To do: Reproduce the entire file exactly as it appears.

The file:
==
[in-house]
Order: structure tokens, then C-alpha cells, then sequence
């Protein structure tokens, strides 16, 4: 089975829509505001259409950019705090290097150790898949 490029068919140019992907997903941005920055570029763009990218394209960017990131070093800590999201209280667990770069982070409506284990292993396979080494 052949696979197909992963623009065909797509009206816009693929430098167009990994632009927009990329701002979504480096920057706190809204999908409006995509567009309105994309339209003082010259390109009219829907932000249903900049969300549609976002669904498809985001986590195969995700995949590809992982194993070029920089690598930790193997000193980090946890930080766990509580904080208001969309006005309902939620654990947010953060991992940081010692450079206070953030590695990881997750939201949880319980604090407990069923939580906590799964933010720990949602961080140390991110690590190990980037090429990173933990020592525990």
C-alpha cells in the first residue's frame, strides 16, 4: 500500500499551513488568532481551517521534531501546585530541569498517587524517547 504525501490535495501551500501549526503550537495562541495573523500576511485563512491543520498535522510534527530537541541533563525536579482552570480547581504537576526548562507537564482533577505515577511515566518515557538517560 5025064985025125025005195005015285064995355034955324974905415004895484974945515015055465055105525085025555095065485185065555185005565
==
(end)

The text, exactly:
[in-house]
Order: structure tokens, then C-alpha cells, then sequence
């Protein structure tokens, strides 16, 4: 089975829509505001259409950019705090290097150790898949 490029068919140019992907997903941005920055570029763009990218394209960017990131070093800590999201209280667990770069982070409506284990292993396979080494 052949696979197909992963623009065909797509009206816009693929430098167009990994632009927009990329701002979504480096920057706190809204999908409006995509567009309105994309339209003082010259390109009219829907932000249903900049969300549609976002669904498809985001986590195969995700995949590809992982194993070029920089690598930790193997000193980090946890930080766990509580904080208001969309006005309902939620654990947010953060991992940081010692450079206070953030590695990881997750939201949880319980604090407990069923939580906590799964933010720990949602961080140390991110690590190990980037090429990173933990020592525990």
C-alpha cells in the first residue's frame, strides 16, 4: 500500500499551513488568532481551517521534531501546585530541569498517587524517547 504525501490535495501551500501549526503550537495562541495573523500576511485563512491543520498535522510534527530537541541533563525536579482552570480547581504537576526548562507537564482533577505515577511515566518515557538517560 5025064985025125025005195005015285064995355034955324974905415004895484974945515015055465055105525085025555095065485185065555185005565